These might sound like minor differences, but they seemed major to me. I give them credit though, because the chart got others right. Always fight for your life against a mountain lion. You can play dead to deter a bear, but a mountain lion will kill you. The best thing you can do to prevent any animal encounter or attack is to be educated — read books about hiking in certain areas, read the signs at the visitor centers, stop and read the warning signs on trailheads, and learn to look for signs of any animal activity in the areas (tracks, scat, carcasses, disrupted plant life). The original chart is here, if you're interested in seeing it. Wolf sightings are very rare, and attacks even more so. On that note, the same applies for bear sightings, encounters, and attacks. Be prepared, but consider yourself blessed to see one of these amazing creatures in their own habitat. The chart shows moose too. Most people injured by moose are simply too close, trying to get that perfect picture. Buy a good zoom lens. Sadly, the chart didn't include bison, which I believe are the most common in Yellowstone. Again, those are from people thinking they can get just a little bit closer for that perfect picture. Idiots.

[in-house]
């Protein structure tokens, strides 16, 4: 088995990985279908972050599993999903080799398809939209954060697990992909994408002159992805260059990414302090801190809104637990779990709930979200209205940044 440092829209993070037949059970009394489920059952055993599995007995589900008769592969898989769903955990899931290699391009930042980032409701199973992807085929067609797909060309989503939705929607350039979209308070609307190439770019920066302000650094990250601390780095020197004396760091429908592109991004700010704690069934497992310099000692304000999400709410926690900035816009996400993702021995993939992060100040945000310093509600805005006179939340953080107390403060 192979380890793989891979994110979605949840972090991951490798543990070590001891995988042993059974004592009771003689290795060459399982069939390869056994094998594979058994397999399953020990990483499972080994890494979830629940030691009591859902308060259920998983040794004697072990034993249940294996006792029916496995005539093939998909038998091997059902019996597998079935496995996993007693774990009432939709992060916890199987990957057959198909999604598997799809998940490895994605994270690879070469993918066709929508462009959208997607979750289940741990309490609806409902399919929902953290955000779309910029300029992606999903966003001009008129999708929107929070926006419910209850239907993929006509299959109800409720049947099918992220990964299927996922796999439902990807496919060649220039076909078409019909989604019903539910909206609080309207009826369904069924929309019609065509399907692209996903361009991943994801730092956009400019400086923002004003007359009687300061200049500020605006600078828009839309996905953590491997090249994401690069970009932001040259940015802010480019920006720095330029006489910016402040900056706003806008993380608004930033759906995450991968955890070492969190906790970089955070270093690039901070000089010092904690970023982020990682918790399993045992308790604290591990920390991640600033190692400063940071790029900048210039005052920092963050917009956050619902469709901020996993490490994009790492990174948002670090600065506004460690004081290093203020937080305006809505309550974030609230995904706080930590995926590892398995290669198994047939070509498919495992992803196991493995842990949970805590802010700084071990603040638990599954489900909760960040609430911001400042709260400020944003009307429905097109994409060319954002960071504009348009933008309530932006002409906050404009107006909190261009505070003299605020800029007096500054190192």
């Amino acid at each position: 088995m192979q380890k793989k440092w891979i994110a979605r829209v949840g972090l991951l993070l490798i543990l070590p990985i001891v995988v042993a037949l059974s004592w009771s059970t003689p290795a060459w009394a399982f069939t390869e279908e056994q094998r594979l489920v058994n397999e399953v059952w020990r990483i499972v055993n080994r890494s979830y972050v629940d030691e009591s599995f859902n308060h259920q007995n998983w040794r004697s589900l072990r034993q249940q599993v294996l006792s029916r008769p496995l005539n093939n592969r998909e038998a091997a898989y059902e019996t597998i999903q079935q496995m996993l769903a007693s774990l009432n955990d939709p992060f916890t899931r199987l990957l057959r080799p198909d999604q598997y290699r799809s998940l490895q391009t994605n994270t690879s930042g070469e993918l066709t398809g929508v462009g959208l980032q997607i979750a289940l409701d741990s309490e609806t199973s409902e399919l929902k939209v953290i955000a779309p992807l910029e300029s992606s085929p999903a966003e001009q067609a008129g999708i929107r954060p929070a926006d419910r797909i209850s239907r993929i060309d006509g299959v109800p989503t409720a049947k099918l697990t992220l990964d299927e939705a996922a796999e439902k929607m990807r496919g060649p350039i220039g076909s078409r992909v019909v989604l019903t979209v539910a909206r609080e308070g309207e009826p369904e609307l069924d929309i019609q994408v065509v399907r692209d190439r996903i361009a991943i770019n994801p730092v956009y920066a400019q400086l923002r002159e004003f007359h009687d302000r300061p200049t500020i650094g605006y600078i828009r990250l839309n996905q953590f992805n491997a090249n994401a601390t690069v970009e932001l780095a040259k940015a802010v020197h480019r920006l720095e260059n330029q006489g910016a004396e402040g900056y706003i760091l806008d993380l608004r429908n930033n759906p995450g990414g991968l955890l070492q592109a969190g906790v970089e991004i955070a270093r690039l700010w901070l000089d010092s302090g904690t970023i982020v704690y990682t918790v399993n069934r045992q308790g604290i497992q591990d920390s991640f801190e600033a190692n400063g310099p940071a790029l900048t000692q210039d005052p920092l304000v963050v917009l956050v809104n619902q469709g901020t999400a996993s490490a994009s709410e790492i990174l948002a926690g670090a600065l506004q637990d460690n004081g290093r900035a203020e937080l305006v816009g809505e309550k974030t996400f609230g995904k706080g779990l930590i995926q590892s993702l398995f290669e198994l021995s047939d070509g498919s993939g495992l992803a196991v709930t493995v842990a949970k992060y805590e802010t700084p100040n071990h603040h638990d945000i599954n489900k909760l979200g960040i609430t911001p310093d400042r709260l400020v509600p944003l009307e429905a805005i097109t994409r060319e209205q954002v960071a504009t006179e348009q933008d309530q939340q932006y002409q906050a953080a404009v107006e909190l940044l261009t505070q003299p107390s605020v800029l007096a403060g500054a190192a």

The most important thing to do when hiking in bear country is to carry spray. If you're going to be hiking in country with black bears, grizzlies, or mountain lions, a can of spray could save your life. Rick and I both carry Counter Assault. From what we've read, it's the best there is. Nice thing is that it is made right here where we live. The bad thing about it is that it costs about $50 a can. That can be expensive for a one-time hiker visiting Glacier National Park, so it's not surprising most people don't carry it. Experienced hikers do, and most locals will have it. I was happy to see one place just outside of Glacier renting a can of spray for $5 a day. I suggested that to the national parks ages ago, but I don't think they ever implemented it. Considering you can't fly with the spray, most people would have to buy it once they got to their destinations. It's expensive, so most aren't willing to dish out that kind of money for a one-time deal. Renting it is a great idea. I wish the NPS would start doing that.
Oh, and for the record, that's a grizzly bear on the top of this post. I know my title is When Bears Attack, but no one has to worry about Sheena. She lives with the infamous Brutus-the-Bear at the Montana Grizzly Encounter. She's a sweetheart — although I hear she's the alpha-bear when it comes to Brutus. She's a lot older than him. So, if you love bears, but aren't interested in hiking where they live, you can always come to the Encounter to see them up close, but safely. The rescue is run by Casey Anderson, who you might recognize from National Geographic Wild. If you want to see more of Sheena, click here. She has a new bed!